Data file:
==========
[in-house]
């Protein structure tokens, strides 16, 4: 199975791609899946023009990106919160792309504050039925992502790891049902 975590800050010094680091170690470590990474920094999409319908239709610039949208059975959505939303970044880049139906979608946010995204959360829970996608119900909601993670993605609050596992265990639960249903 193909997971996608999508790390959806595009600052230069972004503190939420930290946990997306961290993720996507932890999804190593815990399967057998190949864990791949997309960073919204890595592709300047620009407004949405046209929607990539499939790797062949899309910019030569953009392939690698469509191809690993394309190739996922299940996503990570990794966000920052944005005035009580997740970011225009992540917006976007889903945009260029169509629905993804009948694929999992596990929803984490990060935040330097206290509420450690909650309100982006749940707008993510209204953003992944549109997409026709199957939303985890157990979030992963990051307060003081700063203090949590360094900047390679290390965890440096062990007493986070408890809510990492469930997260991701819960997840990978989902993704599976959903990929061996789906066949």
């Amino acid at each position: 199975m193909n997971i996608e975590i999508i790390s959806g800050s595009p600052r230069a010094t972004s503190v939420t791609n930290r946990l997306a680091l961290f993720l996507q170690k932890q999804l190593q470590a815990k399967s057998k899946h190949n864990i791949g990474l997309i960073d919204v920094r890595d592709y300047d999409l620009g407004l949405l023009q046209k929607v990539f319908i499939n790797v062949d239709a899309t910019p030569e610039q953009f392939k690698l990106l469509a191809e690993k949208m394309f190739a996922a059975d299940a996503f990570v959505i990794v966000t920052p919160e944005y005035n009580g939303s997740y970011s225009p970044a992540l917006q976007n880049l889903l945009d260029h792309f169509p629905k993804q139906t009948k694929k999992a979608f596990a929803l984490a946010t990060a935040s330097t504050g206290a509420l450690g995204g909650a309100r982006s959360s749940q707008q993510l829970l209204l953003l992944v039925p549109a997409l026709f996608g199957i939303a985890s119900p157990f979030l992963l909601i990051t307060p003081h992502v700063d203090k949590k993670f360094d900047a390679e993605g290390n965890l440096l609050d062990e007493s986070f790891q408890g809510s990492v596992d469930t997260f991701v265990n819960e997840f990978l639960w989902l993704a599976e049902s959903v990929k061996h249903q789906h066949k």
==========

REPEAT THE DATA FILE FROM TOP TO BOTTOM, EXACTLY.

[in-house]
């Protein structure tokens, strides 16, 4: 199975791609899946023009990106919160792309504050039925992502790891049902 975590800050010094680091170690470590990474920094999409319908239709610039949208059975959505939303970044880049139906979608946010995204959360829970996608119900909601993670993605609050596992265990639960249903 193909997971996608999508790390959806595009600052230069972004503190939420930290946990997306961290993720996507932890999804190593815990399967057998190949864990791949997309960073919204890595592709300047620009407004949405046209929607990539499939790797062949899309910019030569953009392939690698469509191809690993394309190739996922299940996503990570990794966000920052944005005035009580997740970011225009992540917006976007889903945009260029169509629905993804009948694929999992596990929803984490990060935040330097206290509420450690909650309100982006749940707008993510209204953003992944549109997409026709199957939303985890157990979030992963990051307060003081700063203090949590360094900047390679290390965890440096062990007493986070408890809510990492469930997260991701819960997840990978989902993704599976959903990929061996789906066949």
């Amino acid at each position: 199975m193909n997971i996608e975590i999508i790390s959806g800050s595009p600052r230069a010094t972004s503190v939420t791609n930290r946990l997306a680091l961290f993720l996507q170690k932890q999804l190593q470590a815990k399967s057998k899946h190949n864990i791949g990474l997309i960073d919204v920094r890595d592709y300047d999409l620009g407004l949405l023009q046209k929607v990539f319908i499939n790797v062949d239709a899309t910019p030569e610039q953009f392939k690698l990106l469509a191809e690993k949208m394309f190739a996922a059975d299940a996503f990570v959505i990794v966000t920052p919160e944005y005035n009580g939303s997740y970011s225009p970044a992540l917006q976007n880049l889903l945009d260029h792309f169509p629905k993804q139906t009948k694929k999992a979608f596990a929803l984490a946010t990060a935040s330097t504050g206290a509420l450690g995204g909650a309100r982006s959360s749940q707008q993510l829970l209204l953003l992944v039925p549109a997409l026709f996608g199957i939303a985890s119900p157990f979030l992963l909601i990051t307060p003081h992502v700063d203090k949590k993670f360094d900047a390679e993605g290390n965890l440096l609050d062990e007493s986070f790891q408890g809510s990492v596992d469930t997260f991701v265990n819960e997840f990978l639960w989902l993704a599976e049902s959903v990929k061996h249903q789906h066949k």